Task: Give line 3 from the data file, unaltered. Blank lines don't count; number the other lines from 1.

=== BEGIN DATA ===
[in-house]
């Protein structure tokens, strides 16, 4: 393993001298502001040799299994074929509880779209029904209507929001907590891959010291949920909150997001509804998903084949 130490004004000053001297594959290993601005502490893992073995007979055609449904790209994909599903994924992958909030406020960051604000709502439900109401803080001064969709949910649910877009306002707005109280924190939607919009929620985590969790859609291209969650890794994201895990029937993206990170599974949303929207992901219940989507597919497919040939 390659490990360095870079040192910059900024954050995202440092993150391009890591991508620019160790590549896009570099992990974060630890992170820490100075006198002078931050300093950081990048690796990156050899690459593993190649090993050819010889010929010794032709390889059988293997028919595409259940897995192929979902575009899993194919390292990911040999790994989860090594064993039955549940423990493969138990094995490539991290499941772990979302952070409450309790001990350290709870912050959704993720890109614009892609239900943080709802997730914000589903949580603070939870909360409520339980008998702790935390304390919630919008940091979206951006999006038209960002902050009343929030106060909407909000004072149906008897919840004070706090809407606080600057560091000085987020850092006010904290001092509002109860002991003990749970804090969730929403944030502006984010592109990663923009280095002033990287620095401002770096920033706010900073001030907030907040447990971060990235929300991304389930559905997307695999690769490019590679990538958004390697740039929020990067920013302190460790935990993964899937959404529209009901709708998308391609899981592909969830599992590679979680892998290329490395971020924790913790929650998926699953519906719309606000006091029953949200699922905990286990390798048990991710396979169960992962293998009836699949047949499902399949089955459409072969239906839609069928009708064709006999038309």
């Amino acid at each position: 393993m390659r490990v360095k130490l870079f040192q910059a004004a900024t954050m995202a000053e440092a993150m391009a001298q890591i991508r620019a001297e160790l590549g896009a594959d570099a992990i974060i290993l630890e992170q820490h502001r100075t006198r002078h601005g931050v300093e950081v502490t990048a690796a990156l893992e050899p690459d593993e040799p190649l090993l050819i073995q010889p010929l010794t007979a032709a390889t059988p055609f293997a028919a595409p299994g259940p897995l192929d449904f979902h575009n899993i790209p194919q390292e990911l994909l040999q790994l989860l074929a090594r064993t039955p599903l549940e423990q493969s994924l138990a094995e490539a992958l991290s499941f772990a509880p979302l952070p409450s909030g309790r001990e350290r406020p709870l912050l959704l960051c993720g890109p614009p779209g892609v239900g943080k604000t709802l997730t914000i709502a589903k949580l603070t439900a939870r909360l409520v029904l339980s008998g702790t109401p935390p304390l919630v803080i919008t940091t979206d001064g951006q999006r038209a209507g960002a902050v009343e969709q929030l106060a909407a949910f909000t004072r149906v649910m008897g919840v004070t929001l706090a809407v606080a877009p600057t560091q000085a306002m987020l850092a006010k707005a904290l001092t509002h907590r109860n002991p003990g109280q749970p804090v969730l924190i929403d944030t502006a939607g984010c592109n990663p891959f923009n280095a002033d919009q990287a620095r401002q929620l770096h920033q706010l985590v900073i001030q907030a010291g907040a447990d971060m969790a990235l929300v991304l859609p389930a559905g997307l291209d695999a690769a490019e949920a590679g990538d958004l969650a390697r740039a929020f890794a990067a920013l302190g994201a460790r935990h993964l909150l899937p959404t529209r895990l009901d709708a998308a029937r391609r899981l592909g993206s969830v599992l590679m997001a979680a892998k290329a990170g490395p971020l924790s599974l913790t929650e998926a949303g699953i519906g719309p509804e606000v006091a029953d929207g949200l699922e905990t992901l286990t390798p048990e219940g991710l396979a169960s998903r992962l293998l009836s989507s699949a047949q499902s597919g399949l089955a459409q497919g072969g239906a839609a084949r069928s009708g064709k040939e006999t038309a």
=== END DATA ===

């Amino acid at each position: 393993m390659r490990v360095k130490l870079f040192q910059a004004a900024t954050m995202a000053e440092a993150m391009a001298q890591i991508r620019a001297e160790l590549g896009a594959d570099a992990i974060i290993l630890e992170q820490h502001r100075t006198r002078h601005g931050v300093e950081v502490t990048a690796a990156l893992e050899p690459d593993e040799p190649l090993l050819i073995q010889p010929l010794t007979a032709a390889t059988p055609f293997a028919a595409p299994g259940p897995l192929d449904f979902h575009n899993i790209p194919q390292e990911l994909l040999q790994l989860l074929a090594r064993t039955p599903l549940e423990q493969s994924l138990a094995e490539a992958l991290s499941f772990a509880p979302l952070p409450s909030g309790r001990e350290r406020p709870l912050l959704l960051c993720g890109p614009p779209g892609v239900g943080k604000t709802l997730t914000i709502a589903k949580l603070t439900a939870r909360l409520v029904l339980s008998g702790t109401p935390p304390l919630v803080i919008t940091t979206d001064g951006q999006r038209a209507g960002a902050v009343e969709q929030l106060a909407a949910f909000t004072r149906v649910m008897g919840v004070t929001l706090a809407v606080a877009p600057t560091q000085a306002m987020l850092a006010k707005a904290l001092t509002h907590r109860n002991p003990g109280q749970p804090v969730l924190i929403d944030t502006a939607g984010c592109n990663p891959f923009n280095a002033d919009q990287a620095r401002q929620l770096h920033q706010l985590v900073i001030q907030a010291g907040a447990d971060m969790a990235l929300v991304l859609p389930a559905g997307l291209d695999a690769a490019e949920a590679g990538d958004l969650a390697r740039a929020f890794a990067a920013l302190g994201a460790r935990h993964l909150l899937p959404t529209r895990l009901d709708a998308a029937r391609r899981l592909g993206s969830v599992l590679m997001a979680a892998k290329a990170g490395p971020l924790s599974l913790t929650e998926a949303g699953i519906g719309p509804e606000v006091a029953d929207g949200l699922e905990t992901l286990t390798p048990e219940g991710l396979a169960s998903r992962l293998l009836s989507s699949a047949q499902s597919g399949l089955a459409q497919g072969g239906a839609a084949r069928s009708g064709k040939e006999t038309a």